2. Choose to incorporate quality sources of the foods that support the bodies detoxification system – all the different phases.
  3. Avoid trendy detoxes, which may be stressful to your body.
  4. Consider your current health status and health goals to determine what your body needs and can handle. You may benefit from working with a healthcare practitioner to accomplish this best. (Here is a link to my – Rachel’s – recommended healthcare professionals who focus on optimizing health)

Rachel: Many of my readers are moms. What should parents know about the importance of detoxification? Is this something they should think about for their children?

Ashley: As described above, we all have detoxification systems so, yes, kids of every age should be eating to support their detoxification system just as adults. It’s why I love organic baby and toddler foods that include foods and their nutrients as well as does not include irritants.

Rachel: We hear a lot about broccoli being a “super food” and one of the healthiest and most detoxifying foods we can eat. What makes these little trees so special? Why would we want to eat more of them?

Ashley: Well the detox part is HUGE and that’s because of its glucoraphanin. The nutrients of the trees also help support healthy digestion and hormones, as well as antioxidants to be part of our body’s overall clean up team. But broccoli is also more than trees. The leaves provide calcium (as much as a glass of milk per serving in a few leaves) as well as your daily dose of vitamin C, and additional antioxidants.

broccoli

Rachel: What are the best ways to prepare broccoli to preserve the most nutrients?

Ashley: Let’s look at this differently. The best way is whichever way gets you to eat (or drink) broccoli more often. Frozen or ready to eat, raw or cooked, lightly “snowed” (with some cheese) or roasted with some olive oil or puréed into a broccoli pizza crust or added into a frittata – there are so many ways to enjoy broccoli. The only ways I don’t recommend broccoli are boiled or overcooked (longer than 5 minutes) IF you are eating it for the glucoraphanin benefits.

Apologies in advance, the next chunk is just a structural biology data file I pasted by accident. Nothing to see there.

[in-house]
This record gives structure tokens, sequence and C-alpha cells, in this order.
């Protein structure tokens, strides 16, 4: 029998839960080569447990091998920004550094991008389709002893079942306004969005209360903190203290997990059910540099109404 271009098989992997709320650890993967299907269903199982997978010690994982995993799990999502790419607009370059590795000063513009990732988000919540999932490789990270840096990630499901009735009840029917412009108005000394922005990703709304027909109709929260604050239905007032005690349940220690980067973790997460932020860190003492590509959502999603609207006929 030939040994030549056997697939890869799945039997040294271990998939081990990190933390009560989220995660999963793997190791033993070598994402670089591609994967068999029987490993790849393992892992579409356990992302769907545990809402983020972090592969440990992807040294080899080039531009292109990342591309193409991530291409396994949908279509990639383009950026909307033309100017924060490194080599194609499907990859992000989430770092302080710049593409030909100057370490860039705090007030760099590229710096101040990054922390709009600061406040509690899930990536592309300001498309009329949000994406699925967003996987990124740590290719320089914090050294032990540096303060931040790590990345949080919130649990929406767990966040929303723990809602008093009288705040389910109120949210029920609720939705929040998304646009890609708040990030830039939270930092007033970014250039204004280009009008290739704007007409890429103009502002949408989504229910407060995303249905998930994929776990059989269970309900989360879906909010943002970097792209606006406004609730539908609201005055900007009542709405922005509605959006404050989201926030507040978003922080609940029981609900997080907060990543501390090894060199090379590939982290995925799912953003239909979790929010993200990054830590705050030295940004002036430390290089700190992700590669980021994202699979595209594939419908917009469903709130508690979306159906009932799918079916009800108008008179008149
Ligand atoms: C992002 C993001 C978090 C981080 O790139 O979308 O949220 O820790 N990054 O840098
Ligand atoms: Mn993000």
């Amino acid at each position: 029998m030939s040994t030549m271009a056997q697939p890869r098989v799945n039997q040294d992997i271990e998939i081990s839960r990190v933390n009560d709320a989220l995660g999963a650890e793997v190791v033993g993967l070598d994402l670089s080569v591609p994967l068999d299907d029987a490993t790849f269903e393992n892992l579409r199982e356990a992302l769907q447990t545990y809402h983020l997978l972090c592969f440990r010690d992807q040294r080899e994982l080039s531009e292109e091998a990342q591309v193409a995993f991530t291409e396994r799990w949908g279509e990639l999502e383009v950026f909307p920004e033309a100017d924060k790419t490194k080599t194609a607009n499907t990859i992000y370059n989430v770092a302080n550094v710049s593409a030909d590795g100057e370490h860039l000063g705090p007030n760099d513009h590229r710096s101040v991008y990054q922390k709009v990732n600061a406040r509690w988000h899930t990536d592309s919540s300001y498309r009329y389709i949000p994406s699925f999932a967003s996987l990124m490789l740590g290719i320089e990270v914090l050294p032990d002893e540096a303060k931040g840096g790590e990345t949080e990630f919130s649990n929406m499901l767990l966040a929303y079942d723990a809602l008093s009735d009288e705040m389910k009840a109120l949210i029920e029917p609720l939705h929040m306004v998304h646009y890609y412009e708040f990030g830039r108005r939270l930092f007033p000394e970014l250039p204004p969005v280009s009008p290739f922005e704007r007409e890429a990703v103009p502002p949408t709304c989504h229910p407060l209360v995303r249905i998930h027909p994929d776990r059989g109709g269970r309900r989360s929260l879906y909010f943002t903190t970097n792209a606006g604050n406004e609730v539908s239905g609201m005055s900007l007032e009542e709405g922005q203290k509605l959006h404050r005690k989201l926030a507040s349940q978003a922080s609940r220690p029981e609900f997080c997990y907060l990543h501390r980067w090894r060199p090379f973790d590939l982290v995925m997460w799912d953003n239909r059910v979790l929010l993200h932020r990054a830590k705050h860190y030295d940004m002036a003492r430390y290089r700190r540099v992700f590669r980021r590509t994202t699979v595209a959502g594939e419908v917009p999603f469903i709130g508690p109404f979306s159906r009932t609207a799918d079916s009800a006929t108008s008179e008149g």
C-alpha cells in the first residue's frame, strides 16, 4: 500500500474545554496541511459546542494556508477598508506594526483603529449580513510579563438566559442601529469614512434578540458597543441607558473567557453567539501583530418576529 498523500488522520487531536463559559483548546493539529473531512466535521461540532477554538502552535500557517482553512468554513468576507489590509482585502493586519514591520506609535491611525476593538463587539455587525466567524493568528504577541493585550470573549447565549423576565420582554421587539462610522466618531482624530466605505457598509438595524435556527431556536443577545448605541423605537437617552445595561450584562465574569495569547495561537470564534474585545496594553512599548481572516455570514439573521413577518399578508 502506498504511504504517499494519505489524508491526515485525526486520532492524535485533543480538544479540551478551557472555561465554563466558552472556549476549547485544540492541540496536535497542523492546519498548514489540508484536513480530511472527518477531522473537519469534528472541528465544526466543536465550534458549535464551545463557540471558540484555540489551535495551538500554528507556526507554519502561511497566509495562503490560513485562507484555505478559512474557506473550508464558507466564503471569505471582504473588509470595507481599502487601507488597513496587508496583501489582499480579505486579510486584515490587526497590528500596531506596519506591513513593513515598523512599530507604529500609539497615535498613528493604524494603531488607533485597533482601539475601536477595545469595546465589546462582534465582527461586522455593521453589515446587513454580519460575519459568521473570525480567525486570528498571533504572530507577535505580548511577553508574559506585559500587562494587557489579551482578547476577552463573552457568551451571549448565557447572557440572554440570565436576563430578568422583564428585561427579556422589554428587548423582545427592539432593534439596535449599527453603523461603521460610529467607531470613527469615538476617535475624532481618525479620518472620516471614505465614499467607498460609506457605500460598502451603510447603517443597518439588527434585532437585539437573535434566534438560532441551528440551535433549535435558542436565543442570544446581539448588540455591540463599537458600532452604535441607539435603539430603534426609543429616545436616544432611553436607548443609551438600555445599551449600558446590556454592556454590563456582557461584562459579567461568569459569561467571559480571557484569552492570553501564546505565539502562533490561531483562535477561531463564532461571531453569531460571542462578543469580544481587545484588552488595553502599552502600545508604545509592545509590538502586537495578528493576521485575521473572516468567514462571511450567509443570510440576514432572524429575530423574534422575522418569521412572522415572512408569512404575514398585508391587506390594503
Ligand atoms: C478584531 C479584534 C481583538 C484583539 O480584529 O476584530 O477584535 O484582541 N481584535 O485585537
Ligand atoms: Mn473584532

Now remember that all broccoli will have different amounts of its detox nutrient – glucoraphanin – so that’s where a supplement can be helpful if you want to have consistent levels to support optimal detoxification (I call it “true detox”). I personally prefer organic broccoli and when that’s not available I consume a glucoraphanin supplement (truebroc.com) in a tea form or in a capsule. Disclosure: I am a member of their advisory board and work with them to promote the benefits of glucoraphanin.brassica box

Rachel: I recently finished up a video series about GBOMBS on my Facebook page and YouTube channel and have written articles about these nutrient-dense foods before, with broccoli being one of them! I’ve shared with my readers and fans some of my favorite ways to prepare greens and cruciferous veggies like broccoli. What is your favorite way to eat broccoli?

Ashley: I eat broccoli almost every day and even my dog eats frozen organic broccoli (he likes it straight from the freezer!) so it’s impossible to pick a favorite. I have fun coming up with new ways to eat broccoli like my latest – as a “crust” – but my most frequent way is to sauté in vegetable broth and then drizzle olive oil and top with hemp seeds.

Rachel: What are your top 10 foods/herbs/spices that naturally support and enhance the body’s detoxification process?

Ashley: Instead of the top 10 foods/herbs/spices that help to support the body’s natural detoxification process, it’s better to organize them by which foods help to support the different phases.

Phase 1: convert harmful toxins to less harmful and mark them for elimination.

Foods that help: spinach, all beans, broccoli, all greens, berries, oranges, papaya, kiwi, pineapple, tofu, sesame seeds, turmeric

Phase 2: conjugation where body adds nutrients to harmful toxins to help them be eliminated

Foods that help here: broccoli, amino acids (hemp), sesame seeds, shallots, garlic, leeks, and water(!)

The key is that if you are only eating for Phase 1 foods, then you aren’t optimizing your total detox potential. Of all the crucifers, broccoli has the most glucoraphanin. To learn more about the powerful benefits of glucoraphanin, click here.

Rachel: Now, to wrap it up, let’s talk more “big picture.” What are three pieces of nutrition advice that you think would benefit everyone?

Ashley:

  1. Better nutrition IS simple.